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Games are rated relative to other games for the same system.
When you first fire up Madden NFL 23 you're forced into replaying the Super Bowl rematch between the Bengals and Rams. I think they do that to buy time for the install process. The game looks like a million bucks, with picture-perfect stadiums inside and out. I like the cutscenes of fans, as well as coaches interacting with players on the sidelines.
After the Super Bowl you're forced to play yet another game! This is the John Madden Legacy game. It's a nice homage to the man who started his career in the 1960's as a player before finding success as a coach and in the booth. The commentators discuss his career highlights and there are Madden video and voice clips peppered throughout.
After playing those two games you're finally introduced to Madden 23's new features, but I can't say I'm impressed. There are now ten ways to throw a pass? Wonderful. Another unwanted feature is the "key moments" mode which reduces each game to a handful of pivotal plays, skipping the rest! Can you imagine playing a game like that? Well, it's the default for franchise mode!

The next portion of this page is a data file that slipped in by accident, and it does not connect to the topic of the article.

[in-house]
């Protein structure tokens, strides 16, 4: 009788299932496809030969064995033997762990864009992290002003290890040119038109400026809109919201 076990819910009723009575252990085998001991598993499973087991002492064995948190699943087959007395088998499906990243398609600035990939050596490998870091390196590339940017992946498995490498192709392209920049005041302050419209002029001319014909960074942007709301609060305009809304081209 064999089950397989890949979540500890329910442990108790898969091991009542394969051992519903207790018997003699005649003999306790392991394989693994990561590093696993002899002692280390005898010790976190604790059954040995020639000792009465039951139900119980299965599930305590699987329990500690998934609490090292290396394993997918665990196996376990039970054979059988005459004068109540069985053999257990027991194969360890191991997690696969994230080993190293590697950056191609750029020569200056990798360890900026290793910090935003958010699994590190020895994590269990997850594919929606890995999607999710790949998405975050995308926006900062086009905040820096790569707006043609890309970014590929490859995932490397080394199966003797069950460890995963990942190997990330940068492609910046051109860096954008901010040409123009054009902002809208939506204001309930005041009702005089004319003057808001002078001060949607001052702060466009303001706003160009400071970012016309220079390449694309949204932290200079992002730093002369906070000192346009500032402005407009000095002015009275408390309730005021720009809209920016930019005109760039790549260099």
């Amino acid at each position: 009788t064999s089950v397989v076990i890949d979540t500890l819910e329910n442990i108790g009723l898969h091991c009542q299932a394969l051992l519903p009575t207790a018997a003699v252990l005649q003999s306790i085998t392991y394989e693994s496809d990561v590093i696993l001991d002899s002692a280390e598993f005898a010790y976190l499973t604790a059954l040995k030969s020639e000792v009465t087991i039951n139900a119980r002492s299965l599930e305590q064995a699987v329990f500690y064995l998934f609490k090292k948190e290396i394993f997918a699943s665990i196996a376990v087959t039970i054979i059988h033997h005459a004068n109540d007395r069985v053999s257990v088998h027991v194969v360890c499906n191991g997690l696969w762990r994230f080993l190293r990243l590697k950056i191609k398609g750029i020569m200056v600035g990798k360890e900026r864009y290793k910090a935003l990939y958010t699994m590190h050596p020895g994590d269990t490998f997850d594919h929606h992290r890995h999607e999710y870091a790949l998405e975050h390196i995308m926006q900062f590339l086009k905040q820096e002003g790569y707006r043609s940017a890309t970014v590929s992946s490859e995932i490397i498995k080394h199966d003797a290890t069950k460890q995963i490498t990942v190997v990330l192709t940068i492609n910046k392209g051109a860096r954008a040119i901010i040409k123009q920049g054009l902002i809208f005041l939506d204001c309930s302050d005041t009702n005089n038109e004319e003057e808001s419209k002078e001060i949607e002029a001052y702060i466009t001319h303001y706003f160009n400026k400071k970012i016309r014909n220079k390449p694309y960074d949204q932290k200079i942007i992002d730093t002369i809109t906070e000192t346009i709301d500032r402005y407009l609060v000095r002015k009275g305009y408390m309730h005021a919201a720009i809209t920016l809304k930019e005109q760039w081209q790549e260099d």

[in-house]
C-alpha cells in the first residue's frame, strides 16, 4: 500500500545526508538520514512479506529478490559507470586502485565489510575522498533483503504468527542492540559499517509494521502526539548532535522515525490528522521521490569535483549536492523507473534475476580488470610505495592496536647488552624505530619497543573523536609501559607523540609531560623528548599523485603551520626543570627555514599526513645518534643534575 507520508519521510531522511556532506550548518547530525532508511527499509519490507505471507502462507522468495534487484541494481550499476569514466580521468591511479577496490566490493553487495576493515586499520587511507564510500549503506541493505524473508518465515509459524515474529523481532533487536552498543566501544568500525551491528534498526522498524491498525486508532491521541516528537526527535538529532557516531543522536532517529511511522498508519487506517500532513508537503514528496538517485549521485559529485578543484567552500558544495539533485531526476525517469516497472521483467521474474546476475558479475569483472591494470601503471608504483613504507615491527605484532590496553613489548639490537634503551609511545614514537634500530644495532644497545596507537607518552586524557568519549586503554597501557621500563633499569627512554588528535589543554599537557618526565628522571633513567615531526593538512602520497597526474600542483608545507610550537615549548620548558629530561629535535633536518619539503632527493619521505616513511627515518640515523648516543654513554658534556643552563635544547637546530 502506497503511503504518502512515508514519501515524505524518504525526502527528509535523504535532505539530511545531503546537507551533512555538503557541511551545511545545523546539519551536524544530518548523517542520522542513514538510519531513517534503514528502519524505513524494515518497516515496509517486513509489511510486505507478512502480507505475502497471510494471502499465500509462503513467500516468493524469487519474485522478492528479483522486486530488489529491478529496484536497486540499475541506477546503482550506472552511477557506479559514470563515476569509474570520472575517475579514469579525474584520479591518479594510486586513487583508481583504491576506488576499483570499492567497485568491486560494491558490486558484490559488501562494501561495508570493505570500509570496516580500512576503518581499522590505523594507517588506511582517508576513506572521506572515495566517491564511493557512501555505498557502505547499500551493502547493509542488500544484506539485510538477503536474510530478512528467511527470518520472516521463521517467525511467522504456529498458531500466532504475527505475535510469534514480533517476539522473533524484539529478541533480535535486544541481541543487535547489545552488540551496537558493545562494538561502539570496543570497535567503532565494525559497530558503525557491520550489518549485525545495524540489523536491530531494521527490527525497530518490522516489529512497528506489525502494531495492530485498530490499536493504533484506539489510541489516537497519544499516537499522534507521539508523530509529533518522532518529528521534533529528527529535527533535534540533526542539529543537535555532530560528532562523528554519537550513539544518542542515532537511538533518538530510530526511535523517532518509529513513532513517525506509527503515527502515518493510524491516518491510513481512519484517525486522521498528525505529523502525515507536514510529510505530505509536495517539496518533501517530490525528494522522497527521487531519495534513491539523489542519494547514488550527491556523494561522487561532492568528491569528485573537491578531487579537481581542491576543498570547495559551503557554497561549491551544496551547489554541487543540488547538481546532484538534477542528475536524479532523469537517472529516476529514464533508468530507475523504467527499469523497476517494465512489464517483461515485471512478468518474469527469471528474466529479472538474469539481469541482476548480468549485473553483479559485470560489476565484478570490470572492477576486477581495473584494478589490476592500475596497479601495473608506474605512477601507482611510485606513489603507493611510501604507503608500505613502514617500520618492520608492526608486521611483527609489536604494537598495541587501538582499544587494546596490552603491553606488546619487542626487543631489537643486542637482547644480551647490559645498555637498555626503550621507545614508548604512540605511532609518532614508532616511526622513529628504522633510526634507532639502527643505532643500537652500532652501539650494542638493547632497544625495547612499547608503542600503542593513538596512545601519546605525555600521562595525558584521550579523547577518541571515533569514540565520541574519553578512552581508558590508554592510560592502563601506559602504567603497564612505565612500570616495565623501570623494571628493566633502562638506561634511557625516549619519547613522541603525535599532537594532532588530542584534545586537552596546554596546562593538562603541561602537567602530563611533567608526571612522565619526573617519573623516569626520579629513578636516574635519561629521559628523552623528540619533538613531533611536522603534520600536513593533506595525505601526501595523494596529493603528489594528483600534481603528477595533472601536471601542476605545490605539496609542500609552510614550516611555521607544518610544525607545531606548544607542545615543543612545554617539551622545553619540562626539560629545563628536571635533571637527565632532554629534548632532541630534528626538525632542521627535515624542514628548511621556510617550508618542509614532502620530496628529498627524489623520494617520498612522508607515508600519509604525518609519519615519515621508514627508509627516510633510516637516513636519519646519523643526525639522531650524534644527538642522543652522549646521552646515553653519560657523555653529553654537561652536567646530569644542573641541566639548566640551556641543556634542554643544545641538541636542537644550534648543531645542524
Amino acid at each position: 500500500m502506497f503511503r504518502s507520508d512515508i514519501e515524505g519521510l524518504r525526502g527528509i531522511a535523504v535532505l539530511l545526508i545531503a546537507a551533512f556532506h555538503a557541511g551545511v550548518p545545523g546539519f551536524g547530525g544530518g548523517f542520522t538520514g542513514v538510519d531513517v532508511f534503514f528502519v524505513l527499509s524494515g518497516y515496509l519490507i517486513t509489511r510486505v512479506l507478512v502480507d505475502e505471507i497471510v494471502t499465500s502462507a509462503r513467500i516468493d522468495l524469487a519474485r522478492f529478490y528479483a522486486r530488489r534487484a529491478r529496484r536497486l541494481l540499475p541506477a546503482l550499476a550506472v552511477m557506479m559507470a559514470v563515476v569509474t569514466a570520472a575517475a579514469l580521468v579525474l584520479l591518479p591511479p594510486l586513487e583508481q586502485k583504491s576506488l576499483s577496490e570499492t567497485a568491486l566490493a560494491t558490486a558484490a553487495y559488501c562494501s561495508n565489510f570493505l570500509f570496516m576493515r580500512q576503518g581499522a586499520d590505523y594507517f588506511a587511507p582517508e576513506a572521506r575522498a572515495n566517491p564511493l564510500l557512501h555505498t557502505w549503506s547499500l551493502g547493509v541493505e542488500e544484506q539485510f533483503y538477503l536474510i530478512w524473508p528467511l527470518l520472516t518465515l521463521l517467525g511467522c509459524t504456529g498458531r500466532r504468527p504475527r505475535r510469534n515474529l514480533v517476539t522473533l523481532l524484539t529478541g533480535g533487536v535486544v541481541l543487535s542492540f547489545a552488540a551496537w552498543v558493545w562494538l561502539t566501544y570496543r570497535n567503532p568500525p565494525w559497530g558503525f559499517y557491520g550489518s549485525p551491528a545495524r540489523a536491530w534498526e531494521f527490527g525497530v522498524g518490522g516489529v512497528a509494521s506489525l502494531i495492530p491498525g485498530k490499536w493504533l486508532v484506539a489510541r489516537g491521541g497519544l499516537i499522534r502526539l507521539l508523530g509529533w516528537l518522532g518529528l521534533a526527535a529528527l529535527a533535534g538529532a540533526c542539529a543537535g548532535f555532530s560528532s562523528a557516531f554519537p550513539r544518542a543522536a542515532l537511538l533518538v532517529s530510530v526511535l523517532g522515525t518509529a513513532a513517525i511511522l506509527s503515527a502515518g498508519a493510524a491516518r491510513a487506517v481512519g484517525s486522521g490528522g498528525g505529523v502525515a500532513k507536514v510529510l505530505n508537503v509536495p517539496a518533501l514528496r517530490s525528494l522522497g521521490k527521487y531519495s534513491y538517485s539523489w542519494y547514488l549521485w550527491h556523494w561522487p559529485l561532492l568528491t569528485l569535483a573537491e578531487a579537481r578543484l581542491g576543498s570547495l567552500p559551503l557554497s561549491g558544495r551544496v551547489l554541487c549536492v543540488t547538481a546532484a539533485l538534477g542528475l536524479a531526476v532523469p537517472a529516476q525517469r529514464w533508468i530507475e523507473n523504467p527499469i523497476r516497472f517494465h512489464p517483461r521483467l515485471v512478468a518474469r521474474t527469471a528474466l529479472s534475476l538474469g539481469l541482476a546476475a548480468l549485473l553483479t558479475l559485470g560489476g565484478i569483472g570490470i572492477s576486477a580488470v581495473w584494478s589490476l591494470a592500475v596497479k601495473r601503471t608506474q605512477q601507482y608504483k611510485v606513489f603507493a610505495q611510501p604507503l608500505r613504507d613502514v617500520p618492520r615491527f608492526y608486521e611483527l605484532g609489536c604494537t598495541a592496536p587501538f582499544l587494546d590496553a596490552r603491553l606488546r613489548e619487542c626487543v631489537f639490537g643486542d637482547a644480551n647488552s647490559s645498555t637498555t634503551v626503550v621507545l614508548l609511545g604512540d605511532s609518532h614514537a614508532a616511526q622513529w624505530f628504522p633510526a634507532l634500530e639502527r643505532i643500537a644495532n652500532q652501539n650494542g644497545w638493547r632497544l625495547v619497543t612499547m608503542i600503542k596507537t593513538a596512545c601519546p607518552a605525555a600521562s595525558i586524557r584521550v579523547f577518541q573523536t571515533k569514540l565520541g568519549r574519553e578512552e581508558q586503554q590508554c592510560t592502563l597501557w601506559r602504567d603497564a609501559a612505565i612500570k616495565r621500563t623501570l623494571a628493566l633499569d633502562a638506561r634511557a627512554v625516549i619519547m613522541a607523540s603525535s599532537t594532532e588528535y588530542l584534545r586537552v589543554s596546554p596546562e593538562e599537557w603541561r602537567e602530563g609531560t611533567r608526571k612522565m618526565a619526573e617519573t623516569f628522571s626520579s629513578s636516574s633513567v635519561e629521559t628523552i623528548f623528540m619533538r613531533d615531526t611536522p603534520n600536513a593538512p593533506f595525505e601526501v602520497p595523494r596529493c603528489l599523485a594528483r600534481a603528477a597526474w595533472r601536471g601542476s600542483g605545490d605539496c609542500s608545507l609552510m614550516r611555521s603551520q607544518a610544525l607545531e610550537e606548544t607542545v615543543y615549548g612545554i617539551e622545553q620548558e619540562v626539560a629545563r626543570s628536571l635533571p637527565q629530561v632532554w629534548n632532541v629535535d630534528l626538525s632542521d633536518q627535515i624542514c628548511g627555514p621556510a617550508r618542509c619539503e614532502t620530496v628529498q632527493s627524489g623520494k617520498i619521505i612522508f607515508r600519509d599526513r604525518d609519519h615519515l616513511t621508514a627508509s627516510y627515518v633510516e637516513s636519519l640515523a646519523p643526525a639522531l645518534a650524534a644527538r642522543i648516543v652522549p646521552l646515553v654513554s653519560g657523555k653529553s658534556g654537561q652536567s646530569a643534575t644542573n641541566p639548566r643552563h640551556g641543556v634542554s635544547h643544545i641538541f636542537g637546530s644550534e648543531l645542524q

Madden 23 places a lot of renewed emphasis on player reactions and celebrations. After making a first down you can do a dance or make the first-down sign. After a touchdown you can even initiate team celebrations. I find that stuff very stupid but I guess it's part of the modern game. The kicking meter has been very much dumbed down, to the point where a 50+ yard field goal is like a chip shot - even if your name's not Justin Tucker.
You'll notice I haven't complained about the basic gameplay, and that's because on the field Madden 23 is beyond reproach. Players move with utmost realism, and I love how they'll make tippy-toe catches along the sidelines. Playing as Tom Brady, it's so satisfying to zip the ball to a receiver, who then gracefully tucks it in and turns upfield. I suspect the NFL instructed EA to tone down the hits, because they appear noticeably soft.
It's got polish but Madden 23 suffers from a lack of showmanship. The commentators yap away non-stop but I can't remember one thing they said. A Madden/Summerall commentary mode would have been awesome. The half-time and post-game shows are mere statistical screens, with no video highlights, interviews, or insight. EA played it safe with this one. Unlike its colorful namesake, Madden NFL 23 feels decidedly corporate. © Copyright 2022 The Video Game Critic.
I don't see how the graphics can get much better than this. The arenas are meticulously detailed and the players are truly lifelike. Even the raucous crowd and animated mascots look great. The commentators are positively amped, as if they've just gulped down three pots of coffee!
I'm starting to notice a trend, which is that the controller sets the PS5 versions apart from their PS4 cousins. The jostling of the players causes constant vibration feedback, prompting my buddy Eric to remark "Dave! I think there's a little mouse trapped in my controller!" There's also a cacophony of sounds emanating from the controller speaker, including whistles, yells, and some fuzzy music. I think they went a little overboard.